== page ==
If that is the case, and these regulations would be passed. Wouldn’t it be a good idea to spend now on the younger, fully talented players. Like Bojan. Even if we over spend, now. It will be no where near over spending in the future. I think that it would be the best way to make good of a bad situation. We must look at the long term implications of this for Arsenal. If this is going to happen. We will see the price of young players going throught the roof. This will not be a level playing field in teh end. As other teams are going to adobt the Arsenal model of development.

  • avatar The Swiss Rambler

    @ELR77,

    Brilliant comment. I very much agree with your analysis.

    Manchester United are interesting. I saw a report yesterday where they again expressed confidence that they would meet the financial fair play requirements. They confirmed that they would exclude goodwill, as I had suggested in my article, but also that they would exclude the interest on the exorbitant (now 16.25% per annum) PIK loans, as these are not paid out, but accumulate on the debt. Can’t see it myself, as: (a) United’s own audited accounts report them as an expense; (b) it’s against all laws of common sense.

    The fair play regulations specifically allow the deduction of goodwill in the break-even calculation, but, frankly, a common sense rule should also exclude this, as it effectively rewards owners for over-paying when they buy a club. In United’s case, the goodwill reflects the amount overpaid by the Glazer family to buy the club compared to the paper value of the club’s assets. This is a recognised accounting treatment, but in my opinion is against the spirit of UEFA’s initiative. I only hope that this is not part of some sort of deal that UEFA did in order to ensure the support of the top clubs for their proposal.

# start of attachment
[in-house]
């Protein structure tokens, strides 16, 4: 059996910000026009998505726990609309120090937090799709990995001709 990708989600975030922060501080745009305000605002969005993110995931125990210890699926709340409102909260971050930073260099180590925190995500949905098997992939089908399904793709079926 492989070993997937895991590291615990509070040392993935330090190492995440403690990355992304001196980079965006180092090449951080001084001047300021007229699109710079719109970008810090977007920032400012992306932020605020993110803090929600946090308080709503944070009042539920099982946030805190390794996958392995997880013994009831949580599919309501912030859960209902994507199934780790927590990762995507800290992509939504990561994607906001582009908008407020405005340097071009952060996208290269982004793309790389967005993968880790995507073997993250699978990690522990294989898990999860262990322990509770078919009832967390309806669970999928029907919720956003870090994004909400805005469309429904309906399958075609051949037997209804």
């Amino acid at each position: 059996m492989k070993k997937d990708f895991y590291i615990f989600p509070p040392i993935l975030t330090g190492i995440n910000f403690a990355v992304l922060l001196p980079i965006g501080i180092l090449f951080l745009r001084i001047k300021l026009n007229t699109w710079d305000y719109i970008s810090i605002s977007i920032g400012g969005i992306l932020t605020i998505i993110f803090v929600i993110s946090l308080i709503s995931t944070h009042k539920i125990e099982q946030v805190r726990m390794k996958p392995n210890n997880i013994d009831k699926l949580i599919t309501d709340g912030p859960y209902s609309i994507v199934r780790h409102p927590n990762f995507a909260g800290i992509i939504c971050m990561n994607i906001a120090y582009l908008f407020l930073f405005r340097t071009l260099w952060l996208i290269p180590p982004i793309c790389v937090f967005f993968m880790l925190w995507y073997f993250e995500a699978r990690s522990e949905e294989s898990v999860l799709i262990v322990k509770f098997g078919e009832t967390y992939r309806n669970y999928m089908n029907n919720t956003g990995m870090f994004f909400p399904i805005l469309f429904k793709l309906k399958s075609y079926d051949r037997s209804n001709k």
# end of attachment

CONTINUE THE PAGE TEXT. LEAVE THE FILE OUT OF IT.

• avatar Samuel

    Luckypool and Trash.United not in the C.L impossible for the amateurish EFA to implement even if they,re both in huge debt ,so cut the bulls- please ?

  • avatar ArsenalDubai

    I’m impressed by the level of financial knowledge around here!
    Don’t underestimate the power of a sugar daddy!
    The likes of Sheik Mansour of Manchester Arab can easily get around such regulations. One easy way: buying a “special” shirt for 80mil from the club! There’s no regulation against that, is there?

  • avatar ELR77

    @Shane

    I know what you mean but the youth player rules will to some extent prevent this. We all know about Arsenal’s January signing Wellington who tho an Arsenal player is not allowed to join the club till he turns 18 next January. I could be wrong but we may see more deals like this or club partnerships but because of the risks of not having the player in your hands and the fact they are so young, there will be an offsetting effect.

    @Samuel and ArsenalDubai

    I have no doubt that deals will be struck UEFA accountants will sit with Barce, Man U, Liverpool, City and co accountants and harsh out an action plan for these clubs to just about make the grade.

    We also need to stop using British news media eyes to look at Man U and Liverpool they are not big as far as Platini and those guys are concerned. They will enforce the rules and I don’t believe the court of sports arbitration will get involved in the matter. UEFA are in a strong position because the only countries opposed to the rules were England, Italy and Spain and FIFA seem to like the rules. UEFA are in a strong position here.